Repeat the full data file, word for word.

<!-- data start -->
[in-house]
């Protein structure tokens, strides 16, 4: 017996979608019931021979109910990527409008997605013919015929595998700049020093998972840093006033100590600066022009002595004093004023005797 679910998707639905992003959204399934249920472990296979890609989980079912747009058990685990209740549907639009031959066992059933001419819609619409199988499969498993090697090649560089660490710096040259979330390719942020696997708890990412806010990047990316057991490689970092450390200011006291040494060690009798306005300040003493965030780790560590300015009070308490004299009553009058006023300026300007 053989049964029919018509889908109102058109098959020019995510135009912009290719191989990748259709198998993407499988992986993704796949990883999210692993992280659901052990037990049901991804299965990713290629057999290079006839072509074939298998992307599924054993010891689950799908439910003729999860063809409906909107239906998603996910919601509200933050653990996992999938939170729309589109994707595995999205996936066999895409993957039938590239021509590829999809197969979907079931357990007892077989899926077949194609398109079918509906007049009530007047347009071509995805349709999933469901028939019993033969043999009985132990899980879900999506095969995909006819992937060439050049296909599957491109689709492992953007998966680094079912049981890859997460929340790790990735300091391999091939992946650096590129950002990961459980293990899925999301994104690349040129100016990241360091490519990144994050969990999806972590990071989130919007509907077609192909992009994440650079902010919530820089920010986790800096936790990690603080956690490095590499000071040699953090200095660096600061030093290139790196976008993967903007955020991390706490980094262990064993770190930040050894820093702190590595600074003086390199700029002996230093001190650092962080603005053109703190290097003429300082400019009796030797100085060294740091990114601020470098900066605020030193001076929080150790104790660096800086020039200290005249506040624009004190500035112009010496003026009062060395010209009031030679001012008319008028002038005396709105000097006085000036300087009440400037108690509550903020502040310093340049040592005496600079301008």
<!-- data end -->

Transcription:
[in-house]
């Protein structure tokens, strides 16, 4: 017996979608019931021979109910990527409008997605013919015929595998700049020093998972840093006033100590600066022009002595004093004023005797 679910998707639905992003959204399934249920472990296979890609989980079912747009058990685990209740549907639009031959066992059933001419819609619409199988499969498993090697090649560089660490710096040259979330390719942020696997708890990412806010990047990316057991490689970092450390200011006291040494060690009798306005300040003493965030780790560590300015009070308490004299009553009058006023300026300007 053989049964029919018509889908109102058109098959020019995510135009912009290719191989990748259709198998993407499988992986993704796949990883999210692993992280659901052990037990049901991804299965990713290629057999290079006839072509074939298998992307599924054993010891689950799908439910003729999860063809409906909107239906998603996910919601509200933050653990996992999938939170729309589109994707595995999205996936066999895409993957039938590239021509590829999809197969979907079931357990007892077989899926077949194609398109079918509906007049009530007047347009071509995805349709999933469901028939019993033969043999009985132990899980879900999506095969995909006819992937060439050049296909599957491109689709492992953007998966680094079912049981890859997460929340790790990735300091391999091939992946650096590129950002990961459980293990899925999301994104690349040129100016990241360091490519990144994050969990999806972590990071989130919007509907077609192909992009994440650079902010919530820089920010986790800096936790990690603080956690490095590499000071040699953090200095660096600061030093290139790196976008993967903007955020991390706490980094262990064993770190930040050894820093702190590595600074003086390199700029002996230093001190650092962080603005053109703190290097003429300082400019009796030797100085060294740091990114601020470098900066605020030193001076929080150790104790660096800086020039200290005249506040624009004190500035112009010496003026009062060395010209009031030679001012008319008028002038005396709105000097006085000036300087009440400037108690509550903020502040310093340049040592005496600079301008």